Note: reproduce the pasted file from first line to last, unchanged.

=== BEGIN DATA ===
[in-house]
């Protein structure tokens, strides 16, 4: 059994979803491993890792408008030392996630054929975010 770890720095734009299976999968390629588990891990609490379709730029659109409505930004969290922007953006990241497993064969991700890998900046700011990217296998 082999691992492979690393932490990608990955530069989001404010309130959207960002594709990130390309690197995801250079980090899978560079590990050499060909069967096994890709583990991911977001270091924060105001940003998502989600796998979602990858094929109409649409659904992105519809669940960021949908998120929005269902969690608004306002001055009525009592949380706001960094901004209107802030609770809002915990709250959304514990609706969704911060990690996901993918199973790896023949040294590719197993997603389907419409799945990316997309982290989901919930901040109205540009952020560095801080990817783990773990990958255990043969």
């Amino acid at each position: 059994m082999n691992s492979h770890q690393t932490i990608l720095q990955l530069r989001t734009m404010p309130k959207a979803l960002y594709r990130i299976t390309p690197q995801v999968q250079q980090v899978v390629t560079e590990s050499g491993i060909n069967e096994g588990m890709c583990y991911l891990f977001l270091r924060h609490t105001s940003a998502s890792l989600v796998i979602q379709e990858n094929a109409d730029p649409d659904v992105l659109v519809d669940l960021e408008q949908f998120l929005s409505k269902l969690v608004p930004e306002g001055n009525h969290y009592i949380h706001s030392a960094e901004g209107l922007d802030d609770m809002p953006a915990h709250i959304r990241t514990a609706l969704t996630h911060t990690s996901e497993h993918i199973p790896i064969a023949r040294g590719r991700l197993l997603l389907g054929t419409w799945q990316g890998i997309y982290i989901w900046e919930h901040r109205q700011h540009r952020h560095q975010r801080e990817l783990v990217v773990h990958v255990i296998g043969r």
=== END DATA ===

[in-house]
């Protein structure tokens, strides 16, 4: 059994979803491993890792408008030392996630054929975010 770890720095734009299976999968390629588990891990609490379709730029659109409505930004969290922007953006990241497993064969991700890998900046700011990217296998 082999691992492979690393932490990608990955530069989001404010309130959207960002594709990130390309690197995801250079980090899978560079590990050499060909069967096994890709583990991911977001270091924060105001940003998502989600796998979602990858094929109409649409659904992105519809669940960021949908998120929005269902969690608004306002001055009525009592949380706001960094901004209107802030609770809002915990709250959304514990609706969704911060990690996901993918199973790896023949040294590719197993997603389907419409799945990316997309982290989901919930901040109205540009952020560095801080990817783990773990990958255990043969």
């Amino acid at each position: 059994m082999n691992s492979h770890q690393t932490i990608l720095q990955l530069r989001t734009m404010p309130k959207a979803l960002y594709r990130i299976t390309p690197q995801v999968q250079q980090v899978v390629t560079e590990s050499g491993i060909n069967e096994g588990m890709c583990y991911l891990f977001l270091r924060h609490t105001s940003a998502s890792l989600v796998i979602q379709e990858n094929a109409d730029p649409d659904v992105l659109v519809d669940l960021e408008q949908f998120l929005s409505k269902l969690v608004p930004e306002g001055n009525h969290y009592i949380h706001s030392a960094e901004g209107l922007d802030d609770m809002p953006a915990h709250i959304r990241t514990a609706l969704t996630h911060t990690s996901e497993h993918i199973p790896i064969a023949r040294g590719r991700l197993l997603l389907g054929t419409w799945q990316g890998i997309y982290i989901w900046e919930h901040r109205q700011h540009r952020h560095q975010r801080e990817l783990v990217v773990h990958v255990i296998g043969r």